Children should be evaluated at the earliest age possible by a pediatrician or other medical practitioner for visual acuity and ocular disease.
• Children should be evaluated at the earliest age possible by a pediatrician or other medical practitioner for visual acuity and ocular disease.
• All children should undergo an evaluation to detect eye and vision abnormalities as follows:
1- during the first few months of life
2- at 6 months to 1 year
3- at 3 years (approximately)
4- at 5 years (approximately).
• Abnormalities present at birth, such as opacities of the ocular media (e.g., congenital cataract), may have profound effects on the development of the normal vision in the infant. By age 3 to 3 1/2 years, the child will generally cooperate enough for a fairly accurate assessment of visual acuity and ocular alignment:
1- School-age children: every 1 to 2 years.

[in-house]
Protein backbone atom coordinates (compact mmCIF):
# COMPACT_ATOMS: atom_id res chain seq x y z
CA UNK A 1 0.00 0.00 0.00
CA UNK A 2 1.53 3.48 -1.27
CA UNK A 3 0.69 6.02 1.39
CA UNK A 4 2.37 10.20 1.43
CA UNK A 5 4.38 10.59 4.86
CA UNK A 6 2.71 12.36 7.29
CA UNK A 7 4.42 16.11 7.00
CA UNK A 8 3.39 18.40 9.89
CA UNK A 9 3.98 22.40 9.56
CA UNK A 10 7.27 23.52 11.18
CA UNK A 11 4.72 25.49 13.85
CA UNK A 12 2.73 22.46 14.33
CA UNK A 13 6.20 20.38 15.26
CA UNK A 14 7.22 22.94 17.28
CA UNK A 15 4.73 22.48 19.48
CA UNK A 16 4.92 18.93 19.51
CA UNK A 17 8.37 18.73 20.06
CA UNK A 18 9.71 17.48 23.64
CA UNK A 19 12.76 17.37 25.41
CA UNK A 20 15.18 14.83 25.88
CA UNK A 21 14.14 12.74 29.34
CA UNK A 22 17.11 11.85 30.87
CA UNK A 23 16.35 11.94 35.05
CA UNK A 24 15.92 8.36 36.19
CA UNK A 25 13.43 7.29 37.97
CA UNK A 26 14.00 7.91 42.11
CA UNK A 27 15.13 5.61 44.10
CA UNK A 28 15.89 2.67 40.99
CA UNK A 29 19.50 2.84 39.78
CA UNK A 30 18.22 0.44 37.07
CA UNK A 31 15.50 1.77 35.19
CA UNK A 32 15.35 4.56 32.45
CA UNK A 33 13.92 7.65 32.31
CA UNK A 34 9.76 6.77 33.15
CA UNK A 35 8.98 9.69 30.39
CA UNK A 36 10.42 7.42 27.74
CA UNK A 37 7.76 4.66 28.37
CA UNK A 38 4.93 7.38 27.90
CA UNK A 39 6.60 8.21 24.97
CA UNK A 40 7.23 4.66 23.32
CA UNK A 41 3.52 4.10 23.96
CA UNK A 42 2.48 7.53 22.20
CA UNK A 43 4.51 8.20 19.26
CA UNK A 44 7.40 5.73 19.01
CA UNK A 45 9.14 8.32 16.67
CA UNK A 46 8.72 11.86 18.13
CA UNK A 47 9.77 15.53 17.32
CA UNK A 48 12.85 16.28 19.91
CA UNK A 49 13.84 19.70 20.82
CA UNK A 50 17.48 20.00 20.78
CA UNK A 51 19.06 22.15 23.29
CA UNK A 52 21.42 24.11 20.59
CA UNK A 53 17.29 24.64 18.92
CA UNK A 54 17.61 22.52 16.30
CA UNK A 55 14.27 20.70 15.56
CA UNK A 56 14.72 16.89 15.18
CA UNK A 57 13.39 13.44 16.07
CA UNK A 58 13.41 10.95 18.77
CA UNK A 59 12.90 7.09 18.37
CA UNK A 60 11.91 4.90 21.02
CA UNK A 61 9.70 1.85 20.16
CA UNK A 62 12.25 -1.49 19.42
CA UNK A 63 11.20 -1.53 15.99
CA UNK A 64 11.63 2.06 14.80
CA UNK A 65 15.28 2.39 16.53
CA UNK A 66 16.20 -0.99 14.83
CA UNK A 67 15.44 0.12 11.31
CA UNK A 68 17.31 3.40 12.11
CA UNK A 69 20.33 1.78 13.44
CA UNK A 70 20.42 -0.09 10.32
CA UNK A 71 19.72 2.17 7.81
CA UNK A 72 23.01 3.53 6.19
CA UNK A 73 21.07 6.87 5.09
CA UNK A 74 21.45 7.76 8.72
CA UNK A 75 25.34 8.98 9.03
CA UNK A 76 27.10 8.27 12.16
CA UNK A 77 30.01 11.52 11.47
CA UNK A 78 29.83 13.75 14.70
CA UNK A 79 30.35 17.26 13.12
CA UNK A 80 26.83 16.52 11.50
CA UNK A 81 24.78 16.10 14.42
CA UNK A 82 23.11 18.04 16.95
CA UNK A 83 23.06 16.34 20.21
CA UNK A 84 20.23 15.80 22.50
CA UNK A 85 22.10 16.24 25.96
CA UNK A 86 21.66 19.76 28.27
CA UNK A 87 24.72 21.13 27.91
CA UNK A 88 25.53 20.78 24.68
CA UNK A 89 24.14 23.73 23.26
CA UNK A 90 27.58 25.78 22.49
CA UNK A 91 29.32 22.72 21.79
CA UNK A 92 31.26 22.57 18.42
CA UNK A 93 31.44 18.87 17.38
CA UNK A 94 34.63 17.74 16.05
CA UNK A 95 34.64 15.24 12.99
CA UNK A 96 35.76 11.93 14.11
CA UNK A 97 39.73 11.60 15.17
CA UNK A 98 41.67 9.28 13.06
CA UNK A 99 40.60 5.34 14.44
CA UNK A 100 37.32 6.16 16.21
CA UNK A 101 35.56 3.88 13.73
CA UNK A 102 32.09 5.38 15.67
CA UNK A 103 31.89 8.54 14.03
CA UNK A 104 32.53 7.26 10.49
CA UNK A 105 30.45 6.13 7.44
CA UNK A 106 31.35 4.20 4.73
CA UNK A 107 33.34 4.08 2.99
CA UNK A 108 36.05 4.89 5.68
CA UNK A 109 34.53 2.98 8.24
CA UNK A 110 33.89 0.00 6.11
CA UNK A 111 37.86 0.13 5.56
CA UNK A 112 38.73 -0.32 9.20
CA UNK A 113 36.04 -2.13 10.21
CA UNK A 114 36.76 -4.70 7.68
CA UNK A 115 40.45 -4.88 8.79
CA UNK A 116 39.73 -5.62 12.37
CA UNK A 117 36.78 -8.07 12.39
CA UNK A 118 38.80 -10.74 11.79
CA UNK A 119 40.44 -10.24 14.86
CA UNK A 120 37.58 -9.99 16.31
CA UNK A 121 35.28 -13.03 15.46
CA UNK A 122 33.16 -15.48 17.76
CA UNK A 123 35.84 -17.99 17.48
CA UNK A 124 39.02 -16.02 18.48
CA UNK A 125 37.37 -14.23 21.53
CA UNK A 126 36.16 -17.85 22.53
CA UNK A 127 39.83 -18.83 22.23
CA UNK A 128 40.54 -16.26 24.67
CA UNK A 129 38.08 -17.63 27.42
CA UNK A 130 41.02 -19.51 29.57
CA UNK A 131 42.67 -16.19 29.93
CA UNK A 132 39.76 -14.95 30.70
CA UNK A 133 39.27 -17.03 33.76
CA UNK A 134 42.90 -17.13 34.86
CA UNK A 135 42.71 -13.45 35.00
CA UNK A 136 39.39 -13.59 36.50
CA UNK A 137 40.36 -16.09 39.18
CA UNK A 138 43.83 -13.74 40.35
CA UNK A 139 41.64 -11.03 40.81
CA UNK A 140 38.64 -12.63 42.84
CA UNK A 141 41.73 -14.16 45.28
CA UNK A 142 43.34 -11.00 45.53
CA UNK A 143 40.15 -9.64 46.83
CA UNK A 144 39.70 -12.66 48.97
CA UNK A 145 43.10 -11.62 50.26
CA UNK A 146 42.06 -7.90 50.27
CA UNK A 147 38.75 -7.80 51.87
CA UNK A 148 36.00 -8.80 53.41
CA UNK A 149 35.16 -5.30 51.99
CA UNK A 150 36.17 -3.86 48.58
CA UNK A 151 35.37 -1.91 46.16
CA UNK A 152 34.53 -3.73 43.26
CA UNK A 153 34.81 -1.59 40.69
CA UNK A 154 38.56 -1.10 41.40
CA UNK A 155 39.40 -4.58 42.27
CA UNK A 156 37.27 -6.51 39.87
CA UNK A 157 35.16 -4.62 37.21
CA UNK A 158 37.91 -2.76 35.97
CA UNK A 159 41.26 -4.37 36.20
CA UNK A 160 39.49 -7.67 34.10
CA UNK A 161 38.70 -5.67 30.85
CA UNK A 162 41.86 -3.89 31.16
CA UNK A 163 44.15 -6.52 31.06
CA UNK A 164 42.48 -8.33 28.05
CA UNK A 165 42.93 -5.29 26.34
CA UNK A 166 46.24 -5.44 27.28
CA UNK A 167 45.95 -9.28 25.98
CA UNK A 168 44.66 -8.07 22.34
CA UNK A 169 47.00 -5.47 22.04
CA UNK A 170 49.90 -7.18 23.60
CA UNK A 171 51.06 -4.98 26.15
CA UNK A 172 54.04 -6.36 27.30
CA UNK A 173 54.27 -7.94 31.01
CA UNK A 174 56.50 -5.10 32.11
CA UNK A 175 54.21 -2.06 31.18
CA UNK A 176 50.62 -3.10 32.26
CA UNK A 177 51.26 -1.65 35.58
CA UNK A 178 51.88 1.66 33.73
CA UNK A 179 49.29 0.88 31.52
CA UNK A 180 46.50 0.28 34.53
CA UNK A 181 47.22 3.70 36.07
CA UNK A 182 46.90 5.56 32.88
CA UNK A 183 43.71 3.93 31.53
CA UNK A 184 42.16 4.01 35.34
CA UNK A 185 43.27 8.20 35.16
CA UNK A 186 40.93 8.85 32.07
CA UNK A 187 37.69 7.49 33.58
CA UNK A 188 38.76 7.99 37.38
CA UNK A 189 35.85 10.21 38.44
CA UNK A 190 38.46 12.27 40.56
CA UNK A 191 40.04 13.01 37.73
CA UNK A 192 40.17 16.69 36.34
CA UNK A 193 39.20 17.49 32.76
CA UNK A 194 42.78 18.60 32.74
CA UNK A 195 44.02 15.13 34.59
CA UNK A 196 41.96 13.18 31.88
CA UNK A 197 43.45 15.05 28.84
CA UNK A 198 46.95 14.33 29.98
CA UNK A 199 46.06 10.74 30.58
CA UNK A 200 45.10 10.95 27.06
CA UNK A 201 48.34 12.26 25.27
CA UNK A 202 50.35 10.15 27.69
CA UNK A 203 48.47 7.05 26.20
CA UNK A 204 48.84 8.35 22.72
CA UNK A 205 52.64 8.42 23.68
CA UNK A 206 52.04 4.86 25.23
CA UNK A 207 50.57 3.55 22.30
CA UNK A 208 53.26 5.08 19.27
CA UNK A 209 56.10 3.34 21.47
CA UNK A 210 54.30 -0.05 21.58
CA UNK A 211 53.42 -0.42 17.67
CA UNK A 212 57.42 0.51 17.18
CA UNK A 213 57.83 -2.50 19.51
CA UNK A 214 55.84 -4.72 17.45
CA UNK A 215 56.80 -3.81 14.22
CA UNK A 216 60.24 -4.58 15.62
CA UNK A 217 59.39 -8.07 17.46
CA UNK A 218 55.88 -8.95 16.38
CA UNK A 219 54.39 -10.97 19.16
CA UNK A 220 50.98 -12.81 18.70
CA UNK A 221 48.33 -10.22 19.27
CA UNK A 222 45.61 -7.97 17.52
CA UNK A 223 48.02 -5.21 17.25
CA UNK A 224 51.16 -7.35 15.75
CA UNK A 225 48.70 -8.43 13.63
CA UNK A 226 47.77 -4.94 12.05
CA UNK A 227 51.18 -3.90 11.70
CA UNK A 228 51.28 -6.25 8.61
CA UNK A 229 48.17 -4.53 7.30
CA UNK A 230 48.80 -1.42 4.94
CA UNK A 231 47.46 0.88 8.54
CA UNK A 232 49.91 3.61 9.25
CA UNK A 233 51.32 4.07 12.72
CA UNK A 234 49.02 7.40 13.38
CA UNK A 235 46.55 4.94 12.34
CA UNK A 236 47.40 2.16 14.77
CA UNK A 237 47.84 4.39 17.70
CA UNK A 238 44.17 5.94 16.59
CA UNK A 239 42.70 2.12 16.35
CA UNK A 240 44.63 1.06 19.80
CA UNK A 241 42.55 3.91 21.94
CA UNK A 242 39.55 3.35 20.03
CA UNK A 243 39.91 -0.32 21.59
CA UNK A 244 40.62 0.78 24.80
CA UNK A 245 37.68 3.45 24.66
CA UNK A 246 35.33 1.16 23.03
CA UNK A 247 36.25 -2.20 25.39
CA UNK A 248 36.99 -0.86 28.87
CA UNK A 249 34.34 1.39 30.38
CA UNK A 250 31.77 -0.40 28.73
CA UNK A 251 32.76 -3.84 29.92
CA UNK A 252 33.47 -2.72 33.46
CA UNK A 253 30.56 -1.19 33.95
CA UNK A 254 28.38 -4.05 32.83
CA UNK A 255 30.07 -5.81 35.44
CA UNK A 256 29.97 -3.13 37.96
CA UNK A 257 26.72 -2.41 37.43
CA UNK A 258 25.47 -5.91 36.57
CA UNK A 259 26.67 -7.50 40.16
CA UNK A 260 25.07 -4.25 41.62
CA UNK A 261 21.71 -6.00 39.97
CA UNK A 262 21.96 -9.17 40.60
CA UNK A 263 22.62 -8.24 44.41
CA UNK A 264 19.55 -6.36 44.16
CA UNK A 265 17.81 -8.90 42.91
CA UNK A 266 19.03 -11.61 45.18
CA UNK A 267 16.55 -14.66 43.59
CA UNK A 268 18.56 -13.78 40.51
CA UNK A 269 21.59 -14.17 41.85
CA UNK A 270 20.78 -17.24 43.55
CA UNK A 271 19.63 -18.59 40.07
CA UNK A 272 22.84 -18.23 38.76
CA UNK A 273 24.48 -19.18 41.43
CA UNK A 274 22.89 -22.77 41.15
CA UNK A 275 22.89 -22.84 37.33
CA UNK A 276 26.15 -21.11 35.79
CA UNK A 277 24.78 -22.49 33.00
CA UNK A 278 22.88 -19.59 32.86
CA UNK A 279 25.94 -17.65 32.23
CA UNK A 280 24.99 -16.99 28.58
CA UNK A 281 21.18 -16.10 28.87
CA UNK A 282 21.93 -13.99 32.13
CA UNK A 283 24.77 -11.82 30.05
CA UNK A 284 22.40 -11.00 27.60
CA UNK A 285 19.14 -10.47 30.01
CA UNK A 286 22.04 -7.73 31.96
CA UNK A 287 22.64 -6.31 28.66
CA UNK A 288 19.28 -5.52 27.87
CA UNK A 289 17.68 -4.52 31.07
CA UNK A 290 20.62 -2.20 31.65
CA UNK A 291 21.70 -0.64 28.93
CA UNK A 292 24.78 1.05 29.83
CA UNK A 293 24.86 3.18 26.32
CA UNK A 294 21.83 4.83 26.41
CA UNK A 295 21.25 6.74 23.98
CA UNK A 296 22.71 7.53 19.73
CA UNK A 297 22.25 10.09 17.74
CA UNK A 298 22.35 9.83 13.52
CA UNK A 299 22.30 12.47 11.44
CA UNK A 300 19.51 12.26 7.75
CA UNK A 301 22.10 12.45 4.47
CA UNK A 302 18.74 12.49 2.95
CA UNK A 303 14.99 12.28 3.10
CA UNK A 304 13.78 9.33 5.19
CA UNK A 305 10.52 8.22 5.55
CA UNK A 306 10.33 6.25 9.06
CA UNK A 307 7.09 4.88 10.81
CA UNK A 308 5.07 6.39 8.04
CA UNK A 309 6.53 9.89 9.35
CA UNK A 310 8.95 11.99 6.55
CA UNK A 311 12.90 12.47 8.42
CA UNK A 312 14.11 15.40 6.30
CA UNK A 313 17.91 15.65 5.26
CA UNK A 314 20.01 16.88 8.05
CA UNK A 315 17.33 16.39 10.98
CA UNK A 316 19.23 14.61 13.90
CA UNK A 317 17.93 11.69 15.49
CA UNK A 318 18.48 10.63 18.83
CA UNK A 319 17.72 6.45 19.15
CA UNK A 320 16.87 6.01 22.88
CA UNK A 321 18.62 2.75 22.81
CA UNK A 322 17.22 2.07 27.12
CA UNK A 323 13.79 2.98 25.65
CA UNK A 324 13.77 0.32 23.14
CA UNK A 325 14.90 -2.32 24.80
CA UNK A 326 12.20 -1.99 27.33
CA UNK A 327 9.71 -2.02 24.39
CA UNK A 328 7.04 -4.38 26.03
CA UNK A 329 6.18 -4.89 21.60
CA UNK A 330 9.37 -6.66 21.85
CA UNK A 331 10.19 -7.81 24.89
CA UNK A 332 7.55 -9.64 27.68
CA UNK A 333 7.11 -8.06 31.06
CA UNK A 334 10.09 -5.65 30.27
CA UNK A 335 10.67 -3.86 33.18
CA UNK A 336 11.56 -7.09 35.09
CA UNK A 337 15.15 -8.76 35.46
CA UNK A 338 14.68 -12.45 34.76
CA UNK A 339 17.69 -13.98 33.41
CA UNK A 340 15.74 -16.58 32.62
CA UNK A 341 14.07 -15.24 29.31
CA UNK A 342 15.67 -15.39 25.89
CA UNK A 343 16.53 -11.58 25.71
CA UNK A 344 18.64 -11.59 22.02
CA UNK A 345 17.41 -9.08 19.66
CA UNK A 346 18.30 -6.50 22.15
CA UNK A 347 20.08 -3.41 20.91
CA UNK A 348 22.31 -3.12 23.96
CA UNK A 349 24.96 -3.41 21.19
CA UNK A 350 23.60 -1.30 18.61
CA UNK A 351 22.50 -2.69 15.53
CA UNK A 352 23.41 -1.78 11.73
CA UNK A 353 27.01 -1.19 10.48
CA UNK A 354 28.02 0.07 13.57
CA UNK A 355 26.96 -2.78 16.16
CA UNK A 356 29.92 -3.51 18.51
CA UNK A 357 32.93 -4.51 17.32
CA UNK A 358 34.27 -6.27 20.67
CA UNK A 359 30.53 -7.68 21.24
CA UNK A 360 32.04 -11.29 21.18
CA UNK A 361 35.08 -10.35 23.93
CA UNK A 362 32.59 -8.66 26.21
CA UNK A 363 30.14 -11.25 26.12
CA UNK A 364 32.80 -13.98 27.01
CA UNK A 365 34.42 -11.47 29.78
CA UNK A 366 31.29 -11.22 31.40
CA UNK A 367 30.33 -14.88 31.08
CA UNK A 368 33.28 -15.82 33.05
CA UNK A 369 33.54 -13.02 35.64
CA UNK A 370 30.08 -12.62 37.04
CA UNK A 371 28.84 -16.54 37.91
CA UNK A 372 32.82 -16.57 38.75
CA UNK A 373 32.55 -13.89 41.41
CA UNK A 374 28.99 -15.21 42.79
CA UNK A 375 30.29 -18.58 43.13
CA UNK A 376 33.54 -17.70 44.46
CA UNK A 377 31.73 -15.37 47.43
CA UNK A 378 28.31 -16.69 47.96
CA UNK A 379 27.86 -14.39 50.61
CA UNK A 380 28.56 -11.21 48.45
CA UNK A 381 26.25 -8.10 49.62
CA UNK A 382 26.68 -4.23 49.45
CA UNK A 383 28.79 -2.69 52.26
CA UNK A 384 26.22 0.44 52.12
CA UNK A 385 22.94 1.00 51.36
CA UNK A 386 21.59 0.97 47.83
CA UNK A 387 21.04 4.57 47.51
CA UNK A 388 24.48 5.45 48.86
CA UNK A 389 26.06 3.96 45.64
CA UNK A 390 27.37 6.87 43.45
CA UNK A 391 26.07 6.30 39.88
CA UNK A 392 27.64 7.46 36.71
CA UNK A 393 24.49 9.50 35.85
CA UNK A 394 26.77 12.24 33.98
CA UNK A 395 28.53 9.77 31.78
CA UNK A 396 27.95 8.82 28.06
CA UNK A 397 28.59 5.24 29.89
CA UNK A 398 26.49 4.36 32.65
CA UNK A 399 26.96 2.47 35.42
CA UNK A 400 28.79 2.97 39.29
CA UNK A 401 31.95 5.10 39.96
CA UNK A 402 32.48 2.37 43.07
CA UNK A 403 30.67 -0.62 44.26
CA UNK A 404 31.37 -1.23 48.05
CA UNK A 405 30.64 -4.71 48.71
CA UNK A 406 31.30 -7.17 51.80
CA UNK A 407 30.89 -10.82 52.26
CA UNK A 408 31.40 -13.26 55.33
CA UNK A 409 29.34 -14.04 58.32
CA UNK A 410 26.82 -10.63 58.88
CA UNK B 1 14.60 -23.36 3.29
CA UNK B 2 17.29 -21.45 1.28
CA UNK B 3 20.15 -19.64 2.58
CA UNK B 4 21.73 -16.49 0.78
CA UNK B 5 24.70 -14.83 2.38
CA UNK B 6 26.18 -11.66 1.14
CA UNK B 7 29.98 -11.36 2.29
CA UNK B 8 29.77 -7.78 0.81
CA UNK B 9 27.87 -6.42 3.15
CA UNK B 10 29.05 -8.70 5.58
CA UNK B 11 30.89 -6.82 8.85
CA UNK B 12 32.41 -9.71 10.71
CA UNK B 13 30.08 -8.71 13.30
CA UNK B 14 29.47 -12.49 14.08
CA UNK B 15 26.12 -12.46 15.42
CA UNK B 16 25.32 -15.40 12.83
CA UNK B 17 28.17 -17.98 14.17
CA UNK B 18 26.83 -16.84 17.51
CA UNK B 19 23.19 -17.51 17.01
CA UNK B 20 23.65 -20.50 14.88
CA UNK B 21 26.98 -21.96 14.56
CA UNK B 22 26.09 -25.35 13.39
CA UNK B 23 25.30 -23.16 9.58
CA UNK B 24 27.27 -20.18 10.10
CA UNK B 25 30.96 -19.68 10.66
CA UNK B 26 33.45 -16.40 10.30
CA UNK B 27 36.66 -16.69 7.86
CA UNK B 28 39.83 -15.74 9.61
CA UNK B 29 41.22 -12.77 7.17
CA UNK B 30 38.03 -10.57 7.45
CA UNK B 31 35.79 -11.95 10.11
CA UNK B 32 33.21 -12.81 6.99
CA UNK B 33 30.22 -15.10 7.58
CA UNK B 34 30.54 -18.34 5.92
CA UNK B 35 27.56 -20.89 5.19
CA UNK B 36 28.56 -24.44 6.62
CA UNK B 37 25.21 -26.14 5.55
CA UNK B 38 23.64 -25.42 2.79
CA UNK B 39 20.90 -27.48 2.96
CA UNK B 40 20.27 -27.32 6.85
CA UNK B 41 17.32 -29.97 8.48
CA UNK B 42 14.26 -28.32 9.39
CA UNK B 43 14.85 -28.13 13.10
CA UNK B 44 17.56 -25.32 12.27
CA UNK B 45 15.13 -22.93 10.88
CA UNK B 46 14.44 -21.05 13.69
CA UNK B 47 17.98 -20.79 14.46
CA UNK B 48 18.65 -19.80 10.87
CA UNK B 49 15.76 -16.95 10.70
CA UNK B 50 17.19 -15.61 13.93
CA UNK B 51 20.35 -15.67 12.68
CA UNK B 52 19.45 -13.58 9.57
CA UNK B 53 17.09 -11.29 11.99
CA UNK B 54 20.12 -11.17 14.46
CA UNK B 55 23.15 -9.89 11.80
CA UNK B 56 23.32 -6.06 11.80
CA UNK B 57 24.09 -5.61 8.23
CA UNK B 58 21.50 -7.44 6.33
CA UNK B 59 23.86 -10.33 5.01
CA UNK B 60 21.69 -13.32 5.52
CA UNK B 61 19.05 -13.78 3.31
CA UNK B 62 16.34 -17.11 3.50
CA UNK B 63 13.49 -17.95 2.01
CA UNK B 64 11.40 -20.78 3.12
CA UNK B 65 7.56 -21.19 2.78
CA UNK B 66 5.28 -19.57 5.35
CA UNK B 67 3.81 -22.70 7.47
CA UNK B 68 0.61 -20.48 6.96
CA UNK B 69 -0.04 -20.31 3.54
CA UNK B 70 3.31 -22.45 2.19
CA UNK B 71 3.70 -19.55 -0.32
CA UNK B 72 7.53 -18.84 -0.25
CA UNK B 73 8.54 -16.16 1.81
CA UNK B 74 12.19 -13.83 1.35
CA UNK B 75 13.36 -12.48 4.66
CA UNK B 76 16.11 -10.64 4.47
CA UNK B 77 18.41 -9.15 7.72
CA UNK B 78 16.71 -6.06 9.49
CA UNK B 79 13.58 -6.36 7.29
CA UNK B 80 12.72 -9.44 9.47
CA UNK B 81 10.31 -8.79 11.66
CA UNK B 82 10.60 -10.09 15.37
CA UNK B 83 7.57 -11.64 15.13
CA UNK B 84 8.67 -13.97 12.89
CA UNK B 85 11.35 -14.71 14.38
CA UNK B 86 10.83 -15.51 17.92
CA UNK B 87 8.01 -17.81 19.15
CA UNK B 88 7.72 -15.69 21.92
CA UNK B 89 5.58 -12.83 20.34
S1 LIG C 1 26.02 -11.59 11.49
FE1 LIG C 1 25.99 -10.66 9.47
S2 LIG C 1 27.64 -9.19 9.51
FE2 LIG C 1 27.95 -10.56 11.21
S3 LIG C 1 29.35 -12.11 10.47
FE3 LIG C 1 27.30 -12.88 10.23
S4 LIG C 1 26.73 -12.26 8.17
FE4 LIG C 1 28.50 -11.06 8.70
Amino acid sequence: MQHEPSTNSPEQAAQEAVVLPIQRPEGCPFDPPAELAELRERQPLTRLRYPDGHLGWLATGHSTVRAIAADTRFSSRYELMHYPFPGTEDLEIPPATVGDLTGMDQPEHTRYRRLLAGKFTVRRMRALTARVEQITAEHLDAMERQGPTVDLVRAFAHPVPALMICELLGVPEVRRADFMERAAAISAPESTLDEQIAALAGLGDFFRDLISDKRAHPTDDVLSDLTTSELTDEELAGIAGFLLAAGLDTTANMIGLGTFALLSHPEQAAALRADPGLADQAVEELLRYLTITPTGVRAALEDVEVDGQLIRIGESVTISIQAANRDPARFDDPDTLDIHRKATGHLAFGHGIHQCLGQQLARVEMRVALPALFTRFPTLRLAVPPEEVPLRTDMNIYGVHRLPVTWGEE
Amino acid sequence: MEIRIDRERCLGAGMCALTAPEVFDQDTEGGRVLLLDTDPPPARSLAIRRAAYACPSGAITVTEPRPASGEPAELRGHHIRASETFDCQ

2- Age of puberty to 40: at least once By an Ophthalmologist.
3- Patients with diabetes mellitus: every year (at least).
4- Age 40 to 64: every 2 to 4 years.
5- Age 65 years or older: every 1 to 2 years.
6- The frequency of ocular examinations in the presence of acute or chronic disease will vary widely, with intervals ranging from hours to several months, depending on the risks encountered, response to treatment, and potential for the disease to progress.
7- Any individual with an unusual risk for developing disease like Family history of Glaucoma or Macular Degeneration, Patients with diabetes or on medication that may affect their vision should have periodic examinations, determined by the particular risks, even if no symptoms are present.